"He did a great job with publicizing the position and getting people to know about it," said current ECC student trustee Joel Severson, 20, of Elgin.

Out of everything he's accomplished so far, that's what he's most proud of, Alejandro said.

"I hope I showed people it's an effective role and a place where people can come and make some changes at the college," he said.

Storey calls Alejandro one of the most influential students she's met in her nearly 10 years at ECC, in part because he follows through whenever he commits to something.

"A lot of it comes from his eagerness to be in school, his drive and his genuine tenacity," she said. "He really just wants to have a great time and wants to make a relevant impact on the students and his community."

Alejandro says he's been told he should go into politics.

"I love the governance role of our government, but I hate the politics. It's the necessary evil, unfortunately," he said.

"So maybe education will be more of a role for me, being on a college board or president of a university. Having that role would be amazing."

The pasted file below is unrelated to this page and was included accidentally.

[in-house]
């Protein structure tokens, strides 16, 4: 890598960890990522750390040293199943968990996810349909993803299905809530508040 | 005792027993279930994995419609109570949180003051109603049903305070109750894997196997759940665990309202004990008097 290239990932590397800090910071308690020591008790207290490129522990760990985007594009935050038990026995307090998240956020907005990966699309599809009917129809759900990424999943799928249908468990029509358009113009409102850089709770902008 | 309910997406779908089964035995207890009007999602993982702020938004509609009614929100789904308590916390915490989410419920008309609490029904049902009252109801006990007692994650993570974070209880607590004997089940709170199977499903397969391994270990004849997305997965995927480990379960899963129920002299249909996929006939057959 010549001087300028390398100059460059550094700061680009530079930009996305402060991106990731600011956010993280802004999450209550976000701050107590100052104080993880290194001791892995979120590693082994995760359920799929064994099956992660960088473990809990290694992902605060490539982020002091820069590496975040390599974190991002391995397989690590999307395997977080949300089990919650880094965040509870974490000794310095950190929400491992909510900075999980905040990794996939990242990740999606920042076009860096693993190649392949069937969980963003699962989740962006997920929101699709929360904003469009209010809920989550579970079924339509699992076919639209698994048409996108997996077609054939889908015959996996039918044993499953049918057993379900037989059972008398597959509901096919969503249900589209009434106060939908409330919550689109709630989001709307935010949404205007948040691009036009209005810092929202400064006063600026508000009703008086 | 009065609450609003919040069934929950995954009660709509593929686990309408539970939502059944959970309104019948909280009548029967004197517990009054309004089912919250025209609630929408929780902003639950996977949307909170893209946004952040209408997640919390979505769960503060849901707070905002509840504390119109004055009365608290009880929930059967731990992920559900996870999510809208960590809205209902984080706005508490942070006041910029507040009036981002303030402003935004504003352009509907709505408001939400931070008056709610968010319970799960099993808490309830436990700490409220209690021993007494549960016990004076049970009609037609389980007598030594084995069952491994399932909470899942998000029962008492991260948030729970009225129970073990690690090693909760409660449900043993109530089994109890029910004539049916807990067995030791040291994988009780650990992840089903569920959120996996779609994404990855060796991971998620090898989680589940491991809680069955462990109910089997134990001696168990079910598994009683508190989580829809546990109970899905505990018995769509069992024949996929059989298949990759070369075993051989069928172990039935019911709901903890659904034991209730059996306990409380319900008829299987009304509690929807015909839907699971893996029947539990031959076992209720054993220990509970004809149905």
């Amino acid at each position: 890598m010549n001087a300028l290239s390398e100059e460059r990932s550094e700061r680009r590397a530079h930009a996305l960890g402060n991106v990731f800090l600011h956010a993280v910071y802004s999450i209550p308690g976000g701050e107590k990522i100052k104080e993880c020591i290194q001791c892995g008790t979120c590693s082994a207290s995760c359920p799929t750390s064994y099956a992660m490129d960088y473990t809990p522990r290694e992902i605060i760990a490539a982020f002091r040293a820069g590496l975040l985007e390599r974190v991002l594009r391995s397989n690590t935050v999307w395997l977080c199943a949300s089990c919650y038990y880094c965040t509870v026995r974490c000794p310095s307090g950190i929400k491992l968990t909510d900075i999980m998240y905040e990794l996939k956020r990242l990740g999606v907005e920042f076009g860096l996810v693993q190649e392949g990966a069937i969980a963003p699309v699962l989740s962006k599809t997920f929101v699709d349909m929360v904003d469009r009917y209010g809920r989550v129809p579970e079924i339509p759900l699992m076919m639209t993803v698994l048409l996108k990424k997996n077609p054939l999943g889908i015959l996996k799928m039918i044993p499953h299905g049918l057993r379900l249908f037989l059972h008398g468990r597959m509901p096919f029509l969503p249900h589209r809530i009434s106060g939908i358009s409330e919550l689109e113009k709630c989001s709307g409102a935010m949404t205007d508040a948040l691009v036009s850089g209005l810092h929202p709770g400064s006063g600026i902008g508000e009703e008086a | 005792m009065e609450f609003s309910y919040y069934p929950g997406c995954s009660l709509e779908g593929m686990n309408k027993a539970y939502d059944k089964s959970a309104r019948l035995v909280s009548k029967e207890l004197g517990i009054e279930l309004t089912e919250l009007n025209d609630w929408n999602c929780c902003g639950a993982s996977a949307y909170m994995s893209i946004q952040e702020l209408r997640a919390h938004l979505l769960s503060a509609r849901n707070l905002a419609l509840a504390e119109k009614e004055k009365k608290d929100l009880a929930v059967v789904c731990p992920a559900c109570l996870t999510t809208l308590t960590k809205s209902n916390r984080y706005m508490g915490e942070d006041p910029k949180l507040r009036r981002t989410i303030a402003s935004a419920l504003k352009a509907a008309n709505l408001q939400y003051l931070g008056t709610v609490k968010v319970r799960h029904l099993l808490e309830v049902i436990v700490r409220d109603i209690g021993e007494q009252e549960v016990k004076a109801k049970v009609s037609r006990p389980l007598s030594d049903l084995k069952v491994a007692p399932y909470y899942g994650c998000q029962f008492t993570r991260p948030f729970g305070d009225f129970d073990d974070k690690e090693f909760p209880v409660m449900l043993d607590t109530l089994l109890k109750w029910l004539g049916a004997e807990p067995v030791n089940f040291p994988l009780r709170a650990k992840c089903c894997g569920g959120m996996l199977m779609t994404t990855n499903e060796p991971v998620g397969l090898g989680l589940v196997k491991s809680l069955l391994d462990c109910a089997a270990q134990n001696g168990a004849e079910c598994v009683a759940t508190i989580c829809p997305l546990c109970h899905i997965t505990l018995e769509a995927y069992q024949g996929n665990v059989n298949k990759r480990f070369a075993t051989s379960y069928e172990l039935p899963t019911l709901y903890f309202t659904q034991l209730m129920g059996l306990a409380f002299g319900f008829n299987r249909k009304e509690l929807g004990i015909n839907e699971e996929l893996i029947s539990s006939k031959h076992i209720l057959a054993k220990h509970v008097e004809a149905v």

Alejandro was undocumented until he was able to apply for the deferred action program implemented by the Obama administration about two years ago. Through the program, young people who were brought to the U.S. as children, and who do not present a risk to national security or public safety, will not face deportation proceedings.

"It was just a situation that I had to keep in mind whenever applying for things," he said of his former status.

For example, he couldn't take advantage of a $10,000 scholarship from the U of I because he didn't have a Social Security number. He also couldn't apply for an engineering program through the Massachusetts Institute of Technology.

"Hopefully my brother can do that," Alejandro said of his 15-year-old sibling, Esteban.

Alejandro's "coming out" as undocumented came during a meeting with U.S. Sen Dick Durbin attended by news media two summers ago at ECC.

"I was scared, definitely," he said. "I talked with my parents first. My parents said, 'You might as well do it.' The culture is changing; people are more understanding."